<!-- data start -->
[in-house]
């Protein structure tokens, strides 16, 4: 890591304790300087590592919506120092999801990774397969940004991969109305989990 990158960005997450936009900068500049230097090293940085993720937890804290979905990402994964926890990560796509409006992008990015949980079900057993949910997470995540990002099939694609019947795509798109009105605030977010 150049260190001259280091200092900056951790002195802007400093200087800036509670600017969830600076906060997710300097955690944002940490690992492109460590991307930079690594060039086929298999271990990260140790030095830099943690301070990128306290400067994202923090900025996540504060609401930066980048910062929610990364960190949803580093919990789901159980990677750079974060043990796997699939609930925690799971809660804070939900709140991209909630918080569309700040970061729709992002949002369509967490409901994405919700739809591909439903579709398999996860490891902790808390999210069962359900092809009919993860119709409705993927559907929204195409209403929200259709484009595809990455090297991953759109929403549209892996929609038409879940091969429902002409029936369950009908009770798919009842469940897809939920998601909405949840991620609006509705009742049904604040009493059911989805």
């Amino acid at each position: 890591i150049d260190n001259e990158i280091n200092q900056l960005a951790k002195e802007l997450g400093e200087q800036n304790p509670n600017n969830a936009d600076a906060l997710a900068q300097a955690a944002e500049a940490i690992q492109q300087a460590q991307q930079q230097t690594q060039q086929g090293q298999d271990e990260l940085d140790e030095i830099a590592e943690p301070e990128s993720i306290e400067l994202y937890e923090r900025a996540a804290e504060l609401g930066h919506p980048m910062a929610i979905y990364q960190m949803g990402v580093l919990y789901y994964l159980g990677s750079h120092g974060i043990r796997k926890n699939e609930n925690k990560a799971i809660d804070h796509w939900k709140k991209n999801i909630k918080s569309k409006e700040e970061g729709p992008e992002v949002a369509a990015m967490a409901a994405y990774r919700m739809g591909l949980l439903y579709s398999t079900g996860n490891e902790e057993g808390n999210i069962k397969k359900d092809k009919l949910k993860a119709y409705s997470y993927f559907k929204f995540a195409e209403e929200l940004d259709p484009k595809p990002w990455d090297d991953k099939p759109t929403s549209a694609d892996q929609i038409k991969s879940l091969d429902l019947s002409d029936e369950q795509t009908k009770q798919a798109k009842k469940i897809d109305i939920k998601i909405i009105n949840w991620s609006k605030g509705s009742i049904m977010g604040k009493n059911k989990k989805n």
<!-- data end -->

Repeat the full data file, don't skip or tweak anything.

[in-house]
């Protein structure tokens, strides 16, 4: 890591304790300087590592919506120092999801990774397969940004991969109305989990 990158960005997450936009900068500049230097090293940085993720937890804290979905990402994964926890990560796509409006992008990015949980079900057993949910997470995540990002099939694609019947795509798109009105605030977010 150049260190001259280091200092900056951790002195802007400093200087800036509670600017969830600076906060997710300097955690944002940490690992492109460590991307930079690594060039086929298999271990990260140790030095830099943690301070990128306290400067994202923090900025996540504060609401930066980048910062929610990364960190949803580093919990789901159980990677750079974060043990796997699939609930925690799971809660804070939900709140991209909630918080569309700040970061729709992002949002369509967490409901994405919700739809591909439903579709398999996860490891902790808390999210069962359900092809009919993860119709409705993927559907929204195409209403929200259709484009595809990455090297991953759109929403549209892996929609038409879940091969429902002409029936369950009908009770798919009842469940897809939920998601909405949840991620609006509705009742049904604040009493059911989805």
């Amino acid at each position: 890591i150049d260190n001259e990158i280091n200092q900056l960005a951790k002195e802007l997450g400093e200087q800036n304790p509670n600017n969830a936009d600076a906060l997710a900068q300097a955690a944002e500049a940490i690992q492109q300087a460590q991307q930079q230097t690594q060039q086929g090293q298999d271990e990260l940085d140790e030095i830099a590592e943690p301070e990128s993720i306290e400067l994202y937890e923090r900025a996540a804290e504060l609401g930066h919506p980048m910062a929610i979905y990364q960190m949803g990402v580093l919990y789901y994964l159980g990677s750079h120092g974060i043990r796997k926890n699939e609930n925690k990560a799971i809660d804070h796509w939900k709140k991209n999801i909630k918080s569309k409006e700040e970061g729709p992008e992002v949002a369509a990015m967490a409901a994405y990774r919700m739809g591909l949980l439903y579709s398999t079900g996860n490891e902790e057993g808390n999210i069962k397969k359900d092809k009919l949910k993860a119709y409705s997470y993927f559907k929204f995540a195409e209403e929200l940004d259709p484009k595809p990002w990455d090297d991953k099939p759109t929403s549209a694609d892996q929609i038409k991969s879940l091969d429902l019947s002409d029936e369950q795509t009908k009770q798919a798109k009842k469940i897809d109305i939920k998601i909405i009105n949840w991620s609006k605030g509705s009742i049904m977010g604040k009493n059911k989990k989805n």